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By John Battles and Jake Austen

(From Roctober #18, 1997)

The Treniers are unquestionably one of the first (if not the first), self-contained REAL ROCK AND ROLL groups, ever. They are also probably the greatest living entertainers in showbiz today. Among some very gifted peers, they stand out as the only pioneering Jump Blues stylists to not only thrive when the rest of the world caught up with this Rock'n'Roll stuff (some ten years after they started it) but also to continue to thrive in the ensuing decades as a successful, and far from sedate, lounge act. The group has survived the ever-changing cycle of disposable pop culture trends thrown their way not in spite of their resistance to change, but because of it. By upholding traditions thought long gone by many, and by keeping it lively, The Treniers' performances are just as vital and hypnotizing today as they were in the era when they helped to create Rock'n'Roll. I'd like to think that they've been having too much fun to fully realize this.

Identical twins Claude and Cliff Trenier were born into a very musical family in Mobile, Alabama on July 14th, 1919. In 1939 they began to attend Alabama State, but studies took a backseat to their love of music. Montgomery, Alabama was then a hotbed of musical talent and the twins were soon performing with the likes of Joe Newman, saxophonist Don Hill (who still performs with the group today), and pianist Gene Gilbeaux. After leaving school, and after the World War II draft took them out of commission for a while, they were at it again. Claude began a tenure with the seminal Jimmie Lunceford Orchestra, bringing Cliff in to record "Buzz Buzz Buzz," (which appears on the Dr. Horse Treniers reissue collection, You're Killin' Me) and Claude found himself providing vocals for several Jazz legends. In 1945 Claude did a successful years residency at The Melody Club after replacing the great (but foul-mouthed) Wynonie Harris at Club Alabam. The twins, however, were inseparable and they were soon back together and eventually got Gene Gilbeaux, who became the band's arranger, and Don Hill back in the fold.

The Artists Formally Known as The Trenier Twins and the Gene Gilbeaux Orchestra, The Trenier Twins, and finally The Treniers, were born kicking and screaming as sure as the day the twins actually entered the world. Signing their first recording contract a half century ago with Mercury Records, The Treniers quickly earned a reputation as much for their frantic actions on stage as for their music itself. While Claude and Cliff were undeniably the real court jesters, the entire band moved in perfect synchronicity, like Siamese quintuplets connected by a single pulsebeat. Agile as a snake, wilder than a hyena, the group was a perpetual motion machine. But then, how can you not move when The Treniers are on your stereo, your TV, or if you've had the good fortune, on stage, live and in your face? The beat, as well as the joy they produce, is infectious.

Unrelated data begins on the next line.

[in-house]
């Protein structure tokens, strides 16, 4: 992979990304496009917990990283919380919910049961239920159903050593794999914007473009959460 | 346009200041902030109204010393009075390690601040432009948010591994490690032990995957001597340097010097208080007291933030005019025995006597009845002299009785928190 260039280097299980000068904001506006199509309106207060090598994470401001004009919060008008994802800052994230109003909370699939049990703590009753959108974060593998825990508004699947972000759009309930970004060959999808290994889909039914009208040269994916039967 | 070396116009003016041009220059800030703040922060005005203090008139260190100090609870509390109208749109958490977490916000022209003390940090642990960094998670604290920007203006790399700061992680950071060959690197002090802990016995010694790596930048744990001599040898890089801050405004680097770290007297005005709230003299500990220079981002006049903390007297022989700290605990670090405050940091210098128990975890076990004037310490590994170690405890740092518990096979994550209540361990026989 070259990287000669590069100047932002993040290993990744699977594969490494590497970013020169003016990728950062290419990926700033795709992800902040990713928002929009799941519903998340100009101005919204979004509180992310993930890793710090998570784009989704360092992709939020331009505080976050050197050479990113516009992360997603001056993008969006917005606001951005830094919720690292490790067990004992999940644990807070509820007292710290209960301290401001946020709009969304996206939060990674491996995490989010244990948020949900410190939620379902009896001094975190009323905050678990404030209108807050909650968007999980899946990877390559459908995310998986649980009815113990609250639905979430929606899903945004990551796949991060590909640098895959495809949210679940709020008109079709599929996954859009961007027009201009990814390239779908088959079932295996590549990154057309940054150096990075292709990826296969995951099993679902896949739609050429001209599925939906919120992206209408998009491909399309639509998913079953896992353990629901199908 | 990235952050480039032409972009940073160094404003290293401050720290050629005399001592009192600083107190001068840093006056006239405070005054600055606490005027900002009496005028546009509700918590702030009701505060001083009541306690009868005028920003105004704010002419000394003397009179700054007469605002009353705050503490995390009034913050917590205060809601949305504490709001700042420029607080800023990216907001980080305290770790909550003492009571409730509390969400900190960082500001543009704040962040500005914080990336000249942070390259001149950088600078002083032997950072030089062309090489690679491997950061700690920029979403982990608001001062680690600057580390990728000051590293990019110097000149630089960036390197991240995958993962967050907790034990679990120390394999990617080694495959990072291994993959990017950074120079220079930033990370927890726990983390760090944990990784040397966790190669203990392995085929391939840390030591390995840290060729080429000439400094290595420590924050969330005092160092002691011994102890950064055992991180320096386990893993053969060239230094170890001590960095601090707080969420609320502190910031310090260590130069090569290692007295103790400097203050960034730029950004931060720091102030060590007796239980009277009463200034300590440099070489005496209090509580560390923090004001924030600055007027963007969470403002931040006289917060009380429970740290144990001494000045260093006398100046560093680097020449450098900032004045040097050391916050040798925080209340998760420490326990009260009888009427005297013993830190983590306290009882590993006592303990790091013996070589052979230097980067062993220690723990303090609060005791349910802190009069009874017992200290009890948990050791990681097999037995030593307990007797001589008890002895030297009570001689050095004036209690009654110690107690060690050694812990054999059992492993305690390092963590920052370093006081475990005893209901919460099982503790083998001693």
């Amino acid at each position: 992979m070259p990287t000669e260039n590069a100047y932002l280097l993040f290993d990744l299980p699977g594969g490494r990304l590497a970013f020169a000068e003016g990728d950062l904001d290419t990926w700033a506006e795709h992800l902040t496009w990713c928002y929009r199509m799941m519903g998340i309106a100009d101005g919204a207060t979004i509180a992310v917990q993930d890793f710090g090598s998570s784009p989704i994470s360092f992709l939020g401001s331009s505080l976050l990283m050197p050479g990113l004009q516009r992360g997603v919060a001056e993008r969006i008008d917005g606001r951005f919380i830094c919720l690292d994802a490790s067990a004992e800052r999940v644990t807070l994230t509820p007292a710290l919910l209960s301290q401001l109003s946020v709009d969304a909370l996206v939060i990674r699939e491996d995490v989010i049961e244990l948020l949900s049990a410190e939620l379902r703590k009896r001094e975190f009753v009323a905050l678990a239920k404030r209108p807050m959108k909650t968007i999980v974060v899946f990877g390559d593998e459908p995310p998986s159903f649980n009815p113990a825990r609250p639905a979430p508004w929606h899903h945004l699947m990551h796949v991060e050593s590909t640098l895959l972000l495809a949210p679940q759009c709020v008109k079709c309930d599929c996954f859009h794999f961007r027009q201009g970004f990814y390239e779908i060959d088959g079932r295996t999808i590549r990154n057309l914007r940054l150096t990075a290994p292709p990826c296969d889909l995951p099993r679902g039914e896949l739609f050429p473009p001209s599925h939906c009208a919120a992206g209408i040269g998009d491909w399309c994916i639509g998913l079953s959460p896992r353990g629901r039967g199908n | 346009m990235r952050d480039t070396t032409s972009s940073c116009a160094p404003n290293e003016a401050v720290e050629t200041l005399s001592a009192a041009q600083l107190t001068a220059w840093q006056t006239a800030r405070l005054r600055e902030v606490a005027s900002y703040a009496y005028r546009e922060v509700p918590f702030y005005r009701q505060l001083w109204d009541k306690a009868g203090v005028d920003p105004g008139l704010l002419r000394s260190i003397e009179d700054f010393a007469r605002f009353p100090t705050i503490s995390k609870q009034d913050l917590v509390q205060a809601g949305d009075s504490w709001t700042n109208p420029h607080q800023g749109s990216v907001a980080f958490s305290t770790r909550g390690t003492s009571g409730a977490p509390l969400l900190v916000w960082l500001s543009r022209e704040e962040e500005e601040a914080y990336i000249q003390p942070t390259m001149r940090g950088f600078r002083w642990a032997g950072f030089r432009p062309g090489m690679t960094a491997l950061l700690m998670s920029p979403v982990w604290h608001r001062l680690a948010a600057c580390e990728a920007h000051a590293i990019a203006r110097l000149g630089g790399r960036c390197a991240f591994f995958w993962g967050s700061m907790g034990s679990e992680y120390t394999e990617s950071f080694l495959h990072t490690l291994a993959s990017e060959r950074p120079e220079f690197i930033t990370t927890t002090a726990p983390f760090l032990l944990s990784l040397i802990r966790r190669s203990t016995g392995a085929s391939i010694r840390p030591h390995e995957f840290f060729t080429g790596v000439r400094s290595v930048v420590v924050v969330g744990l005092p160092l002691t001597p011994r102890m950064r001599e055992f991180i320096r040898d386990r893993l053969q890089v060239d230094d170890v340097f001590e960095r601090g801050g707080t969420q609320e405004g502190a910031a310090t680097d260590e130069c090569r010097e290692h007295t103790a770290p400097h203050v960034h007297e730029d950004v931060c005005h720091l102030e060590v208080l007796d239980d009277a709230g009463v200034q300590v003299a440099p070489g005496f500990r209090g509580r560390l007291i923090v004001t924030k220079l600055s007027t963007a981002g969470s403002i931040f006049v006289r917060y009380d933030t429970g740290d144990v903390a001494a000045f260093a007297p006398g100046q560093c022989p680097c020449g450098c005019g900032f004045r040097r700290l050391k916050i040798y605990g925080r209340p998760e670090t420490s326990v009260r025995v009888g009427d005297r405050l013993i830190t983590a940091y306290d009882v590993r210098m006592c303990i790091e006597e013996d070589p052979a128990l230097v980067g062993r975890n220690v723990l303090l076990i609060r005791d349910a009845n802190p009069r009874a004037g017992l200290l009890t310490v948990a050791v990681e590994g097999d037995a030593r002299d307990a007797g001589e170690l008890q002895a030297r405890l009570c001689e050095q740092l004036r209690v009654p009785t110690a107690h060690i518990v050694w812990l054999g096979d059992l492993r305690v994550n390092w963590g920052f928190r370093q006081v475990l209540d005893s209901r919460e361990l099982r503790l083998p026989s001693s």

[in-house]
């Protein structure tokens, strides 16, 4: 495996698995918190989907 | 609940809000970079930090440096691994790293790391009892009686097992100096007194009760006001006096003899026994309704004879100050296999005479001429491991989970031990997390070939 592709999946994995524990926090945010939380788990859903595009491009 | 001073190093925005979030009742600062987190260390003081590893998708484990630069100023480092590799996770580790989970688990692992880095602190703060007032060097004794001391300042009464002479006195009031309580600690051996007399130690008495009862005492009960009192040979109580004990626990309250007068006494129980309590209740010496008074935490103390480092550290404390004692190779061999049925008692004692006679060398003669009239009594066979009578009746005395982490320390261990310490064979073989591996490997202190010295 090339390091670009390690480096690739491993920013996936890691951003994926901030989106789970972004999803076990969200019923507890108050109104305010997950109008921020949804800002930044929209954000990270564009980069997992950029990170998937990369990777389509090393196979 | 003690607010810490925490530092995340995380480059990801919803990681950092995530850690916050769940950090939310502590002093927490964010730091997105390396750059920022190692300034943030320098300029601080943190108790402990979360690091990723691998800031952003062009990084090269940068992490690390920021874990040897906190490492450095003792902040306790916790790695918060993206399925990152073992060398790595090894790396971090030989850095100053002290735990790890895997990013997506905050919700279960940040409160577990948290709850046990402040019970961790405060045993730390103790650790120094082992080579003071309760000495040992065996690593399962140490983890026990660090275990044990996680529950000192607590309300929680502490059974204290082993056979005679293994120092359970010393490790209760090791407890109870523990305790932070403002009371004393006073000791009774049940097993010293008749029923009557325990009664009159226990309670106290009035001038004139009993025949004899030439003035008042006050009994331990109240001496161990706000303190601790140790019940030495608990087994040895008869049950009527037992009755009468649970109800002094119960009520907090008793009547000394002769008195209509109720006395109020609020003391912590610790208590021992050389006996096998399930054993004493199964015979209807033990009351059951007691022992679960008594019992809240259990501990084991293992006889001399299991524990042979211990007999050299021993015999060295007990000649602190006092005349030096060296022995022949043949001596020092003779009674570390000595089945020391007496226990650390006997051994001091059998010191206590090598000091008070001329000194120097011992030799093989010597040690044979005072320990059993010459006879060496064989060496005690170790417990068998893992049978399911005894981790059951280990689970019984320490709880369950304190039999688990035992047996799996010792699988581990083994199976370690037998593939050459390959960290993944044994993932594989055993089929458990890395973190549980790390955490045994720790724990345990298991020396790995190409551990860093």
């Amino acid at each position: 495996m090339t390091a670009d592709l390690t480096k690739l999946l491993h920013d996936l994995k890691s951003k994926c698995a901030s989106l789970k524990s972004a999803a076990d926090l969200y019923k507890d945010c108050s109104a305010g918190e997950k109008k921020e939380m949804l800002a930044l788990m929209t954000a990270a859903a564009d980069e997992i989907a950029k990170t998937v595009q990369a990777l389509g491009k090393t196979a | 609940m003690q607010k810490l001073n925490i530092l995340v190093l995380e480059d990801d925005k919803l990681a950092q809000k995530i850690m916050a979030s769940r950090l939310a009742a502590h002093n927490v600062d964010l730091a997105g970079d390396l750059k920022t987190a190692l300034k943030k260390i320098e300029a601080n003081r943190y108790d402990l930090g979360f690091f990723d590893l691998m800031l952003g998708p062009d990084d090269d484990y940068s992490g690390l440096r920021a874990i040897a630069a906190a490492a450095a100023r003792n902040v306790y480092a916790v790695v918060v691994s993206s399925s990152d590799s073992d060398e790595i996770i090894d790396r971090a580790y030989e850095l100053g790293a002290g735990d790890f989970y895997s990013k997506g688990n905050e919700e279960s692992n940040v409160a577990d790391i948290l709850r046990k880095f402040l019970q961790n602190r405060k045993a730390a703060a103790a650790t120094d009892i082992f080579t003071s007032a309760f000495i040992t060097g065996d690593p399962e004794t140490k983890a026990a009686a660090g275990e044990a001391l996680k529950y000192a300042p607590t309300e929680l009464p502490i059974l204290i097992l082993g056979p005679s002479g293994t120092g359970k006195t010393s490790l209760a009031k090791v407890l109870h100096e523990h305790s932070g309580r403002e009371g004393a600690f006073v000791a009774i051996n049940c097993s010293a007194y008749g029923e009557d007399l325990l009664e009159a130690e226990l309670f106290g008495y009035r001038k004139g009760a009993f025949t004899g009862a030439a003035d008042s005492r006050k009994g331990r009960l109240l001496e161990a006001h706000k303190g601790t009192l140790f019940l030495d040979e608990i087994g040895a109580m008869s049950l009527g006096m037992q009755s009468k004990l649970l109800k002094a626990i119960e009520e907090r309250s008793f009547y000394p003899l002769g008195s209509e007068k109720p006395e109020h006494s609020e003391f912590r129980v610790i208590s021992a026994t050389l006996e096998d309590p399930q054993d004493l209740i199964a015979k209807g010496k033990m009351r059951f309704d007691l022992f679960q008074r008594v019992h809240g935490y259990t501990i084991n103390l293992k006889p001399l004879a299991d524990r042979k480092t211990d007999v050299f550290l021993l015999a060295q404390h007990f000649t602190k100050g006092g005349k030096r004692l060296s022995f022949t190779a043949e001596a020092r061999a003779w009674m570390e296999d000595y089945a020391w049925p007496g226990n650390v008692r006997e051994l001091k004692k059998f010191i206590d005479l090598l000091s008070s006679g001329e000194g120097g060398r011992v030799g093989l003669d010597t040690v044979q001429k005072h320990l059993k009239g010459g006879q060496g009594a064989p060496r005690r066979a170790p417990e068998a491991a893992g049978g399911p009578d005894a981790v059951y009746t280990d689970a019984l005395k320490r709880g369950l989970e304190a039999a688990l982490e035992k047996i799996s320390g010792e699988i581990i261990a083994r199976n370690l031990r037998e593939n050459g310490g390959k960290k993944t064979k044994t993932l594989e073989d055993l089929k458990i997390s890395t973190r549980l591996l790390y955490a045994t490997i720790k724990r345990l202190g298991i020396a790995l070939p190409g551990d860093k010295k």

In the early fifties, The Treniers' real heyday began. Joined by older brother Buddy and younger brother Milt, they signed with the legendary Okeh label, producing a remarkable string of killer Rock'n'Roll sides, each of them an out of the ball park homer in terms of quality, if not always sales. It's been said that The Treniers couldn't capture all the energy of their live act in the confinements of the studio, but what they did come up with are some of Rock'n'Roll's finest moments nonetheless. "Rockin' Is Our Business," "Rockin' On Saturday Night," and "It Rocks, it Rolls, it Swings!" are all self-explanatory in their rockingness. The drunken revelry of "Hadacol (That's All)," the horniness of "Poon-Tang!" ("Poon is a hug! Tang is a kiss!" Uh, yeah...) and the audacious date rape classic "(Uh Oh) Get Out Of The Car" (Covered by Richard "Louie Louie" Berry and Sammy Davis, Jr.), were all done strictly in fun, but were the beginnings of a revolution that, fortunately, was televised. Taking what they learned from artists they'd worked with and admired like Louis Jordan, Amos Milburn, Wynonie Harris, Roy Brown and Jimmie Lunceford, The Treniers added their own inimitable personal touch and took the whole thing into the highest gear imaginable. Rock and Roll was still better known as a metaphor for sex, and The Treniers were bringing it to it's first climax!

Other artists would soon reap the rewards of the seeds they had sown, but The Treniers found themselves in a very respectable position of visibility by 1956, their departure from Okeh notwithstanding. They were reaching a wider audience through various TV shows, including Jackie Gleason's and Red Skelton's programs, and through a number of movies, Don't Knock the Rock and The Girl Can't Help It being the best known today. In the former, The Treniers appeared with Alan Freed, (who had been honored by a Treniers original for his theme song) along with Little Richard and Bill Haley. For those who recognize Haley's place as one of the breakthrough Rock'n'Roll artists with "Rock Around The Clock," another direct lineage between The Treniers and the birth of Rock'n'Roll exists. Haley, who had caught The Treniers act in New Jersey when he was still a Country artist with his group The Saddlemen, "and wasn't nothin'" as Claude says, was significantly influenced by their sound and show. In Don't Knock The Rock, The Treniers' explosive, boozy, bluesy, hand-clappin, finger-snappin' performance of "Rockin' On Saturday Night," in a thoroughly whitebread setting, is at once provocative and surreal. The even more pronounced clowning on "Out Of The Bushes" takes the prize. Alongside prettyboy Milt's almost robotic primping, Claude and Cliff hold court in bughouse square, each attempting to outdo the other in sheer craziness, even resorting (before even some parents of the Lallapaloser Nation were born) to stage diving! The song itself, more or less a word of warning from a stalker, ("Something's gonna jump out of the bushes and grab you...") is an outrageous combination of some more complicated Jazzy sequences and The Treniers' own brand of contagious humor. It even spawned one purely novelty version by Joe Besser soundalike Crazy Otto. "It was big in Guam," Claude jokes today.